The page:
1.2. Glossary of Terms
Accelerators and Incubators
- Accelerator: Organizations which are very similar to an incubator but differ in that they usually focus on businesses that made it through the start-up phase and are poised to grow. Business accelerators will generally offer all of the services offered by a business incubator. The key difference is the level of hands-on involvement by accelerator management and/or connections to venture capital which should increase the chances of success.
- Incubator: An organization designed to accelerate the growth and success of entrepreneurial companies through an array of business support resources and services that could include physical space, capital, coaching, common services, and networking connections.
Advocacy groups: Many countries have some form of Investment Promotion Agency which have the potential to play a large role in identifying and promoting investment opportunities. USAID and other development agencies can have a strong impact in convening, creating forums and events in which those seeking finance can engage with finance providers.
Angel investors: Also called informal investors, angel funders, private investors, seed investors or business angels, they invest in entrepreneurs and their businesses in the earliest phases. Angel investors typically invest their own money in exchange for equity or convertible debt. Because they are often closer to the entrepreneur, they may also provide some mentorship.
Central banks: A national bank that operates to establish monetary and fiscal policy and to control the money supply and interest rate (Source: Merriam-Webster).
Commercial banks: A non-government affiliated bank that exists to handle the everyday financial transactions of businesses and individuals (Source: Merriam-Webster).
Commercial investor: An individual, institution, or group of investors, in a for-profit business or enterprise involved in the buying and/or selling of goods and/or services that are expected to generate cash flow (Source: Business Dictionary).
Credit bureaus: An agency that researches and collects credit information on individuals and sells that information to creditors when they are making decisions on loans.
Credit unions: User-owned financial intermediaries. Members usually share a common bond based on a geographic area, employer, community, or other affiliation. Savings and credit are their principal services, although they can offer payment services, money transfers, and insurance as well. In development, savings and credit cooperatives can reach clients and areas that are unattractive to banks.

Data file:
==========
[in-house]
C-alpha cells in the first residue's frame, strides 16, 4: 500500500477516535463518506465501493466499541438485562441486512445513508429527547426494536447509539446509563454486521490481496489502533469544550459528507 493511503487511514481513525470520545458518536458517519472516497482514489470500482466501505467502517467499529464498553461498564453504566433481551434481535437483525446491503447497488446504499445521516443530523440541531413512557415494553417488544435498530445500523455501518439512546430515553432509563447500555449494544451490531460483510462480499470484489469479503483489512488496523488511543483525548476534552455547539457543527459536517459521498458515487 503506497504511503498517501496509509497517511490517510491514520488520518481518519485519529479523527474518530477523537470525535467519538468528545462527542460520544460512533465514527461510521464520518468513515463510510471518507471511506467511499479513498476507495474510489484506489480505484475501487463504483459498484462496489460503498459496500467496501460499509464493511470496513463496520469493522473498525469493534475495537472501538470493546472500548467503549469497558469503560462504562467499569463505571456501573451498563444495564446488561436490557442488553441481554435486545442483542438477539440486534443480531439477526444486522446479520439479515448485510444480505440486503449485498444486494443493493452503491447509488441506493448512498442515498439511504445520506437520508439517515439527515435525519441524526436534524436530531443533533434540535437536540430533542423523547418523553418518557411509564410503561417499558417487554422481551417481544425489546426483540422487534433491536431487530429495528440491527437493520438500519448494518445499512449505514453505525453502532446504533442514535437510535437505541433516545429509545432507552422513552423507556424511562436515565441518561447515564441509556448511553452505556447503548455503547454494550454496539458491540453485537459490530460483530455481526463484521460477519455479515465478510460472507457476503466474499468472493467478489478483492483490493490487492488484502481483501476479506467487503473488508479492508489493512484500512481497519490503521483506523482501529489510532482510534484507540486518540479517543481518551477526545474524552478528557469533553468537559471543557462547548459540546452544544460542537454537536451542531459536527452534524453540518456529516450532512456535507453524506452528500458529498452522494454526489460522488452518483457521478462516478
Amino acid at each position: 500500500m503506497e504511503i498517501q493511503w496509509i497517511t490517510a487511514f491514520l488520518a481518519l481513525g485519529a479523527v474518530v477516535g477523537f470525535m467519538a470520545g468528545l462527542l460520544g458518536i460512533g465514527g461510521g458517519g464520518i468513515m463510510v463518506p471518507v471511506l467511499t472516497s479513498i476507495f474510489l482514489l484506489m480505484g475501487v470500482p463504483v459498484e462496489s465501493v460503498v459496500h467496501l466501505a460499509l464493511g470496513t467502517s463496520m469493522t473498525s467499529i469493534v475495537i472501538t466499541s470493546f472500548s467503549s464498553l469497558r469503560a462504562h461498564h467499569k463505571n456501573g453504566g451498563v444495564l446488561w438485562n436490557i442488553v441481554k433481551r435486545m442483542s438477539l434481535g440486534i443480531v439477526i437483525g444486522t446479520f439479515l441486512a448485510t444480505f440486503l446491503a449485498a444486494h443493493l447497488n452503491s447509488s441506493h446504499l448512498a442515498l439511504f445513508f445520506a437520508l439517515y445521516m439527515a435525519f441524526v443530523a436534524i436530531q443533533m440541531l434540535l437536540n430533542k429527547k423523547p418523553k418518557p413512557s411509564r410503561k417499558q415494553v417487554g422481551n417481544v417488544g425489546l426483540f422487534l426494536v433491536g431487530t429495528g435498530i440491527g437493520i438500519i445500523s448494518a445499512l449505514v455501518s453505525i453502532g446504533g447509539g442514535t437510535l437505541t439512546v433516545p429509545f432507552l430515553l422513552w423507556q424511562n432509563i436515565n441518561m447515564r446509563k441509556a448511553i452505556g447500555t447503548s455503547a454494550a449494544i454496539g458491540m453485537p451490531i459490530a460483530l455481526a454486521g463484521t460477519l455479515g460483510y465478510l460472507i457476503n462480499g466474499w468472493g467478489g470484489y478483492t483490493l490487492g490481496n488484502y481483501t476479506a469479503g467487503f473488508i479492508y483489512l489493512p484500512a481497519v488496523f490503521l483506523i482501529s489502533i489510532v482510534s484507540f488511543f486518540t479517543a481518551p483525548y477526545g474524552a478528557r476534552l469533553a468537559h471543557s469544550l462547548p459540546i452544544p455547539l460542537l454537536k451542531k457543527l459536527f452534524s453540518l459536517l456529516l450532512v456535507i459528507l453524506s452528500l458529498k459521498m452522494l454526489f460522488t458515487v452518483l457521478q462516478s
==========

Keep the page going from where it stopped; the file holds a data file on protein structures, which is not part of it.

Development finance institution: National and international development finance institutions (DFIs) are specialized development banks or subsidiaries set up to support private sector development in developing countries. They are usually majority-owned by national governments and source their capital from national or international development funds or benefit from government guarantees (Source: OECD.org). USAID is the largest overseas donor finance institution.
Entrepreneur: An individual or group with an independent idea allowing them to start and own a business, provided financing becomes available.
FinTech: A broad term that has expanded to include virtually any technological innovation in the financial sector.
Institutional investors: These include pension funds and insurance companies with large amounts of cash inflows that typically need to be invested over the long-term. Institutional investors are important because of their size and huge appetite for debt and equity. While institutional capital in developing countries remains relatively small, it is growing rapidly and is generating interest as to how it can be unlocked to support development.
Matchmaking platforms: Platforms designed to connect finance providers with firms needing investments (typically SMEs) and provide resources to facilitate transactions while not becoming a party in those transactions.
Microfinance institutions: Overseas organizations that make individual microcredit loans directly to villagers, microentrepreneurs, impoverished women and poor families. An overseas MFI is like a small bank with the same challenges and capital needs confronting any expanding small venture but with the added responsibility of serving economically-marginalized populations. Many MFIs are creditworthy and well-run with proven records of success, many are operationally self-sufficient (Source: Principles of Microfinance).
Municipality: A city or town that is empowered with a local government. Municipalities may take on the role of finance providers or finance seekers.
Policymakers & legislators: People who create ideas and plans for government regulations. Policymakers and legislators set the regulatory framework for the local financial environment.
Regulators: People who uphold the laws in a region. Regulators measure actions against present law.
Securities exchange: An organized and regulated market facilitating the purchase and sale of securities.
Small and medium-sized enterprise (SME): Small and medium-sized enterprises are a primary target for international development in the financial sector. SMEs are frequently the most vulnerable and have the highest level of difficulty acquiring financing due to their limited assets.
Venture capital and private equity: Financing provided to startup companies and small businesses that are believed to have long-term growth potential. For new companies with a limited operating history, venture capital can be an important source of capital, however the main downside is that the investors usually get equity in the company, and thus have a say in company decisions.